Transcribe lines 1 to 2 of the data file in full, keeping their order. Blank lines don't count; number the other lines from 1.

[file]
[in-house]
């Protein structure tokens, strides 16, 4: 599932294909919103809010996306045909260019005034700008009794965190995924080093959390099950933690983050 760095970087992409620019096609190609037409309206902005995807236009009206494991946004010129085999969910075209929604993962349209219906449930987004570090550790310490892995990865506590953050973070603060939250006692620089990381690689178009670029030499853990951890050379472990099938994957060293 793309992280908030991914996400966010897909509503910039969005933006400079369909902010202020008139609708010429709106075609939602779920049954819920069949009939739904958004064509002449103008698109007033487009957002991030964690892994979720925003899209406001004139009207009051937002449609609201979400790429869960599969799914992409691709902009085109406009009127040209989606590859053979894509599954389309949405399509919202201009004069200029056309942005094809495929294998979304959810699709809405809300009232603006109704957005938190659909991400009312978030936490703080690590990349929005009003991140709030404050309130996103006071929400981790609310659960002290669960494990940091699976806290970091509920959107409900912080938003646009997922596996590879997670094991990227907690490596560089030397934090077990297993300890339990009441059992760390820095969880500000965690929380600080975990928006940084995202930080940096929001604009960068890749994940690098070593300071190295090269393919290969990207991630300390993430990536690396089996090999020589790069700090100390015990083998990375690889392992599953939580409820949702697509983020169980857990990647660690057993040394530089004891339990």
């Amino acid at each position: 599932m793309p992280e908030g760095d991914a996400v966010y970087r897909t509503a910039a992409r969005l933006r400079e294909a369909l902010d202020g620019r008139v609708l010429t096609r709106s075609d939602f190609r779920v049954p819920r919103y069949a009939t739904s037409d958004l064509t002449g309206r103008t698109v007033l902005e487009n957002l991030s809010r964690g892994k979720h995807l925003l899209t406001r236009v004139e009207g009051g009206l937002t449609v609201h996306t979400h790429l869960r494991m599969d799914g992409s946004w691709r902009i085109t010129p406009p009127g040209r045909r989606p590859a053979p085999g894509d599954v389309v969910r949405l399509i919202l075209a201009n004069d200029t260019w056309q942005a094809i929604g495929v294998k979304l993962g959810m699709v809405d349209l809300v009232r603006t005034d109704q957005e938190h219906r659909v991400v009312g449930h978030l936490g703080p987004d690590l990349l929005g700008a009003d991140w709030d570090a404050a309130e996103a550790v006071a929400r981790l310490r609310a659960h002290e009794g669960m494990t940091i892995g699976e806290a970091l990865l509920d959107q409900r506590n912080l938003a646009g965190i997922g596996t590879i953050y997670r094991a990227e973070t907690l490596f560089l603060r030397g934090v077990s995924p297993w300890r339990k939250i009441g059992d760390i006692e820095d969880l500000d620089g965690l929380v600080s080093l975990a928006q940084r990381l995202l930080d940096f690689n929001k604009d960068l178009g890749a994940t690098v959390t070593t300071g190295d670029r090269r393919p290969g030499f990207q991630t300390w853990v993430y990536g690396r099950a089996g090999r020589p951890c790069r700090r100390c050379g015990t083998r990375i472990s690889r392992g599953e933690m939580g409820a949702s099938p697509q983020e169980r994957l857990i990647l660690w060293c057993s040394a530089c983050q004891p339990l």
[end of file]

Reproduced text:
[in-house]
């Protein structure tokens, strides 16, 4: 599932294909919103809010996306045909260019005034700008009794965190995924080093959390099950933690983050 760095970087992409620019096609190609037409309206902005995807236009009206494991946004010129085999969910075209929604993962349209219906449930987004570090550790310490892995990865506590953050973070603060939250006692620089990381690689178009670029030499853990951890050379472990099938994957060293 793309992280908030991914996400966010897909509503910039969005933006400079369909902010202020008139609708010429709106075609939602779920049954819920069949009939739904958004064509002449103008698109007033487009957002991030964690892994979720925003899209406001004139009207009051937002449609609201979400790429869960599969799914992409691709902009085109406009009127040209989606590859053979894509599954389309949405399509919202201009004069200029056309942005094809495929294998979304959810699709809405809300009232603006109704957005938190659909991400009312978030936490703080690590990349929005009003991140709030404050309130996103006071929400981790609310659960002290669960494990940091699976806290970091509920959107409900912080938003646009997922596996590879997670094991990227907690490596560089030397934090077990297993300890339990009441059992760390820095969880500000965690929380600080975990928006940084995202930080940096929001604009960068890749994940690098070593300071190295090269393919290969990207991630300390993430990536690396089996090999020589790069700090100390015990083998990375690889392992599953939580409820949702697509983020169980857990990647660690057993040394530089004891339990």